What is philosophy but a certain psychological approach to the conduct of life? Philosophy is life, or at least the moderately self-aware attempt to work it out: always past and forever changing. The latter, as any writer can attest, is far and away the most difficult element of the practice to endure. For he knows that what he writes this very moment will, if his powers remain up to task, be tomorrow overcome, surpassed, improved, clarified, condensed, if not outright refuted and destroyed. More than anyone then is he the first to sabotage the present in order to avoid the humiliation he’ll doubtless feel towards himself in future; future which never fails to transmute the deeds of present into comedy and caricature. Unfortunately, if such continual self-reinvention was not the case, the writer would already be on his way down, probably to death – spiritual, artistic, aesthetic: the rest of his days the never-ending attempt to either recapture the wonder of some prior glory, or else the perpetual renouncement for the sins of regrettable youth.
For by such does the writer measure his worth: am I producing? Am I becoming? Am I, alas, still worthy of this great and nebulous power? Always on the precipice of his own demise he pens his tracts, forever life’s futility staring him in the face as Gorgon.
And if such torments the writer of fiction, how much more those self-proclaimed Philosophers of our times? – the ones who, without schooling or formal training or linguistic indoctrination of any kind, attempt by their own stupid willfulness to forge from the aesthetic wilderness something upon which they alone can stand and must, something that no one has ever felt or said before, no matter how small the stone that accommodates the foot.
The following two pebbles I’ve (more or less) left in the state they were initially crystallized only four months ago. To resist their annihilation has been no easy task, especially in light of the ground gained since, that which has distanced my taste so far from these sentiments as to render them completely indistinguishable from the horizon behind. It’s not so much I don’t believe in what I said, but despise the way I said it: so matter-of-factly, so confident of their broad veracity and sublimity of insight, as if their profundity would stand for all time.
“At this rate,” I remember saying, “I’ll be the greatest thinker to ever live.”
Around such trite and innocuous opinions a man must build his aestheticism I suppose, lest he never exercise the necessary audacity to overcome the inertia of embarking on anything at all, inertia everywhere amplified by the cacophonic demand for “truthfulness” and “objectivity” that assaults our modern ears from every conceivable turn and angle.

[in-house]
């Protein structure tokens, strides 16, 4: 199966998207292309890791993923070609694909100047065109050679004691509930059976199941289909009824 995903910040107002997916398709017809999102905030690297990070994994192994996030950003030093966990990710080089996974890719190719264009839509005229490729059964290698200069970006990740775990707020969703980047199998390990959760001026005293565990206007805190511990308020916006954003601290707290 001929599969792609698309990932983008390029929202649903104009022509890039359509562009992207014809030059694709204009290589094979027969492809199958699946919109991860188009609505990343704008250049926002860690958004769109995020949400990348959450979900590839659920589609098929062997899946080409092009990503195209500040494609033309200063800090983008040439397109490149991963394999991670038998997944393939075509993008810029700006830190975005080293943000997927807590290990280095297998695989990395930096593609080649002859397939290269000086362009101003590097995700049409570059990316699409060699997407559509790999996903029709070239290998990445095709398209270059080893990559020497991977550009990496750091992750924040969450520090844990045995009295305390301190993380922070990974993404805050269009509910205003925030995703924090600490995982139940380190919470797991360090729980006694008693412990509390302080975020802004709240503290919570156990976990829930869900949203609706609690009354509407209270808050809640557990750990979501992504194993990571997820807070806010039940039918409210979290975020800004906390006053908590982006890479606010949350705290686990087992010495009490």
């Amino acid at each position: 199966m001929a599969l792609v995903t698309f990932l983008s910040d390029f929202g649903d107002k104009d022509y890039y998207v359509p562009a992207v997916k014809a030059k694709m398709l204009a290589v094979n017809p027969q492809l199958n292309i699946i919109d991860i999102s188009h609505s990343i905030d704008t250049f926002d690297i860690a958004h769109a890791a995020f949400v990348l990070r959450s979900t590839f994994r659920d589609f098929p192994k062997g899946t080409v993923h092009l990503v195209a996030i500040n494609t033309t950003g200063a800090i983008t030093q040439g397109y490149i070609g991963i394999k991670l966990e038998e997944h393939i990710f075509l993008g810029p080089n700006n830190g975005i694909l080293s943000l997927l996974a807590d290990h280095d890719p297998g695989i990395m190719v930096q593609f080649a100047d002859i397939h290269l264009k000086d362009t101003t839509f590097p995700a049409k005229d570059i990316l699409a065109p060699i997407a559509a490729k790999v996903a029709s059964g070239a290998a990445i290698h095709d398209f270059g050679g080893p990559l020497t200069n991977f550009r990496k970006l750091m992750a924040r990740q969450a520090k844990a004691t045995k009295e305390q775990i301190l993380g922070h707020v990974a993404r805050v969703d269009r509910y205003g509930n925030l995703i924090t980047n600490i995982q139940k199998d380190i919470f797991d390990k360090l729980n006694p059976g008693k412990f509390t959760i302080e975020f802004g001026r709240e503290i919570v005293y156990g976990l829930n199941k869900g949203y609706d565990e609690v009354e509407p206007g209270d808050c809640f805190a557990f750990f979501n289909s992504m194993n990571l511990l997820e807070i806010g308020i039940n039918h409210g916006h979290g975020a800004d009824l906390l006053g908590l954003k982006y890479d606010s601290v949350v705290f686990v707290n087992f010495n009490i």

Such rocks, ground however fine, make the mortar without which no wall could be built, no house erected, no city laid, no nation doomed to rise and fall as Fate decrees.
Death as Life Elixir – all growth must be seen as an increase in the will to the terrible, the awful, formidable, the stupefying; the will to grow as the will to destroy; the will to life, the will to death.
For death and the presence thereof is the great elixir of life. The supreme Enabler: the potion which imbues all things with meaning, intensity, pitch, tenor – life most beautiful in death, and death in life: in destruction lying always the promise of greater life, more to create and remake.
The mark of greatness then is a willingness to embrace the life-giving power of one’s own death, that which may enable one, in the end, to even laugh at such a thing. The man of supreme power is he who can not only laugh at his accusers and judges, but at the entire moral spirit animating his sentence; at the tomato and rotten cabbage thrown at his face on his way to the gallows; at the gallows themselves, the priest; at the towering figure holding the battleaxe overhead, he with sour ale on his breath whose bulging arms tremble with reticence.
To the Noble-minded, every area of life is reckoned essentially hard and difficult, even rest, hobbies, travel, domesticity. And that hard is good and thus life good and may there be more of it, with no part any better or worse, none requiring our faithful surrender but all a challenge to be overcome, surpassed, conquered.
To take this view of life, Hope itself needs to be overcome or at least brought to heel. For in order to live now – to embrace the immediacy of the moment in which all “truth” lies – one can little afford to defer an ounce of precious energy to the will-less want of future fulfillment. For he who remains a “slave to hope”, as one who loves too little and infrequent – a habit that stymies one’s ability to feel in general – possesses neither the capacity to enjoy the fruits of the thing he defers nor the knowledge of what to do with them should they ever come his way.
The opposite type, however, he who has trained himself to love both pain and pleasure in equal measure, is able to enjoy all things precisely because he’s learned to love more and broadly, deeper, more violent, his capacity for experience being that much greater than he who isn’t as broad, deep, violent.
For most, Hope is God – and His rightful worship: the deference of Life again and again to something forward, beyond.
The opposite declares a different god, one who dwells not in the promise of machines or blue-vaulted utopias but in the effervescent Now. His Eternity is the moment, in all that is passing, dying: the glowing spear in your hand as you arch across the sky to tragic doom, the doom of the clouds and sun, the stars and moon who will each in their own turn meet that fiery end, the same as you.
Devil walks into bar. Orders drink. Asks Philosopher sitting next to him: “And what do you do?”